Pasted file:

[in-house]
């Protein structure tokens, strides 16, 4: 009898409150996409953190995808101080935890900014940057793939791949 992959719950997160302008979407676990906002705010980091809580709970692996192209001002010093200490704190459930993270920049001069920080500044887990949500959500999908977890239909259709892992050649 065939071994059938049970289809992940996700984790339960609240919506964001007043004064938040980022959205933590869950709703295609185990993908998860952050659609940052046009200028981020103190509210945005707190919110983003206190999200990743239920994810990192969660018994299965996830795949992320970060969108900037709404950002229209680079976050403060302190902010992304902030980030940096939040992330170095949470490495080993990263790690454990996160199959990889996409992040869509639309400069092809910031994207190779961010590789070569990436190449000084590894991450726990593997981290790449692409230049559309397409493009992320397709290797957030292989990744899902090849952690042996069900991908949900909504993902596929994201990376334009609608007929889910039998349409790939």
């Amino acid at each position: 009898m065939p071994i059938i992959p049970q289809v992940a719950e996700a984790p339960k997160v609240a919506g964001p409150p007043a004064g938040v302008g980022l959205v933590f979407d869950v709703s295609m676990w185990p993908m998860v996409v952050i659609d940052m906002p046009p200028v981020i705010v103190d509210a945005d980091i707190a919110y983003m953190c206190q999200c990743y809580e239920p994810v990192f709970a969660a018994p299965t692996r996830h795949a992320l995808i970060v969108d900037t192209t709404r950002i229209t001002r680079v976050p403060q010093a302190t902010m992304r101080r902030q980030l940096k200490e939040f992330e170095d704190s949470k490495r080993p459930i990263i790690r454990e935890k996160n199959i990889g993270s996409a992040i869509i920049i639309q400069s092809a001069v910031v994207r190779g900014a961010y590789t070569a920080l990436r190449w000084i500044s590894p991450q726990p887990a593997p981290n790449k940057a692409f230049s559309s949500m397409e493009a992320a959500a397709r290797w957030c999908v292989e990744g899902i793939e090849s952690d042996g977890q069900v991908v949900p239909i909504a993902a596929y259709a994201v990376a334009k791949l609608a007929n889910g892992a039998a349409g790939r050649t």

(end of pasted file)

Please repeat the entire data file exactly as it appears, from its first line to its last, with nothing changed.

[in-house]
């Protein structure tokens, strides 16, 4: 009898409150996409953190995808101080935890900014940057793939791949 992959719950997160302008979407676990906002705010980091809580709970692996192209001002010093200490704190459930993270920049001069920080500044887990949500959500999908977890239909259709892992050649 065939071994059938049970289809992940996700984790339960609240919506964001007043004064938040980022959205933590869950709703295609185990993908998860952050659609940052046009200028981020103190509210945005707190919110983003206190999200990743239920994810990192969660018994299965996830795949992320970060969108900037709404950002229209680079976050403060302190902010992304902030980030940096939040992330170095949470490495080993990263790690454990996160199959990889996409992040869509639309400069092809910031994207190779961010590789070569990436190449000084590894991450726990593997981290790449692409230049559309397409493009992320397709290797957030292989990744899902090849952690042996069900991908949900909504993902596929994201990376334009609608007929889910039998349409790939």
């Amino acid at each position: 009898m065939p071994i059938i992959p049970q289809v992940a719950e996700a984790p339960k997160v609240a919506g964001p409150p007043a004064g938040v302008g980022l959205v933590f979407d869950v709703s295609m676990w185990p993908m998860v996409v952050i659609d940052m906002p046009p200028v981020i705010v103190d509210a945005d980091i707190a919110y983003m953190c206190q999200c990743y809580e239920p994810v990192f709970a969660a018994p299965t692996r996830h795949a992320l995808i970060v969108d900037t192209t709404r950002i229209t001002r680079v976050p403060q010093a302190t902010m992304r101080r902030q980030l940096k200490e939040f992330e170095d704190s949470k490495r080993p459930i990263i790690r454990e935890k996160n199959i990889g993270s996409a992040i869509i920049i639309q400069s092809a001069v910031v994207r190779g900014a961010y590789t070569a920080l990436r190449w000084i500044s590894p991450q726990p887990a593997p981290n790449k940057a692409f230049s559309s949500m397409e493009a992320a959500a397709r290797w957030c999908v292989e990744g899902i793939e090849s952690d042996g977890q069900v991908v949900p239909i909504a993902a596929y259709a994201v990376a334009k791949l609608a007929n889910g892992a039998a349409g790939r050649t």